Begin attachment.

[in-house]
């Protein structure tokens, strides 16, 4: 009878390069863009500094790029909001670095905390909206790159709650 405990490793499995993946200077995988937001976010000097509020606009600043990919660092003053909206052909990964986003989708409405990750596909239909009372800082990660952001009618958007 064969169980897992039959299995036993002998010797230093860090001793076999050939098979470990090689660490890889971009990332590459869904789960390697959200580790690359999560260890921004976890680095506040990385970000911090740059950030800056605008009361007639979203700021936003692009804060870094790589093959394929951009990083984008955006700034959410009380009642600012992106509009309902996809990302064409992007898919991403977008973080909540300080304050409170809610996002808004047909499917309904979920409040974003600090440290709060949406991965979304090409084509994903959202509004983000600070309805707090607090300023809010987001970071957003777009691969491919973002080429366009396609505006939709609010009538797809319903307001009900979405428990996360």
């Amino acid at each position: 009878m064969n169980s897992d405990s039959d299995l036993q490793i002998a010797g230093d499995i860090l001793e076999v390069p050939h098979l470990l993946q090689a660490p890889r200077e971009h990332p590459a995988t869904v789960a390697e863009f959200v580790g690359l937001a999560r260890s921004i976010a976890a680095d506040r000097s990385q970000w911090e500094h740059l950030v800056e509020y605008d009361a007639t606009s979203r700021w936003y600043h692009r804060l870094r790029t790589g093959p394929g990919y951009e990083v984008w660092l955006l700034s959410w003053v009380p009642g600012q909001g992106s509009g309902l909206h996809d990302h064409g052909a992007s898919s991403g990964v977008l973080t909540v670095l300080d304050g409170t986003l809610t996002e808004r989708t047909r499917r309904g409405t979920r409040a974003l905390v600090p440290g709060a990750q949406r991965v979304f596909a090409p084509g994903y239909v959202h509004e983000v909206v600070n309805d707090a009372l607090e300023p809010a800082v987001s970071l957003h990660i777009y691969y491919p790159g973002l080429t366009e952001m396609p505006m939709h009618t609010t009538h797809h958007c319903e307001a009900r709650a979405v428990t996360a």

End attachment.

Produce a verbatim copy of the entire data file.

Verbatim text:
[in-house]
């Protein structure tokens, strides 16, 4: 009878390069863009500094790029909001670095905390909206790159709650 405990490793499995993946200077995988937001976010000097509020606009600043990919660092003053909206052909990964986003989708409405990750596909239909009372800082990660952001009618958007 064969169980897992039959299995036993002998010797230093860090001793076999050939098979470990090689660490890889971009990332590459869904789960390697959200580790690359999560260890921004976890680095506040990385970000911090740059950030800056605008009361007639979203700021936003692009804060870094790589093959394929951009990083984008955006700034959410009380009642600012992106509009309902996809990302064409992007898919991403977008973080909540300080304050409170809610996002808004047909499917309904979920409040974003600090440290709060949406991965979304090409084509994903959202509004983000600070309805707090607090300023809010987001970071957003777009691969491919973002080429366009396609505006939709609010009538797809319903307001009900979405428990996360």
């Amino acid at each position: 009878m064969n169980s897992d405990s039959d299995l036993q490793i002998a010797g230093d499995i860090l001793e076999v390069p050939h098979l470990l993946q090689a660490p890889r200077e971009h990332p590459a995988t869904v789960a390697e863009f959200v580790g690359l937001a999560r260890s921004i976010a976890a680095d506040r000097s990385q970000w911090e500094h740059l950030v800056e509020y605008d009361a007639t606009s979203r700021w936003y600043h692009r804060l870094r790029t790589g093959p394929g990919y951009e990083v984008w660092l955006l700034s959410w003053v009380p009642g600012q909001g992106s509009g309902l909206h996809d990302h064409g052909a992007s898919s991403g990964v977008l973080t909540v670095l300080d304050g409170t986003l809610t996002e808004r989708t047909r499917r309904g409405t979920r409040a974003l905390v600090p440290g709060a990750q949406r991965v979304f596909a090409p084509g994903y239909v959202h509004e983000v909206v600070n309805d707090a009372l607090e300023p809010a800082v987001s970071l957003h990660i777009y691969y491919p790159g973002l080429t366009e952001m396609p505006m939709h009618t609010t009538h797809h958007c319903e307001a009900r709650a979405v428990t996360a």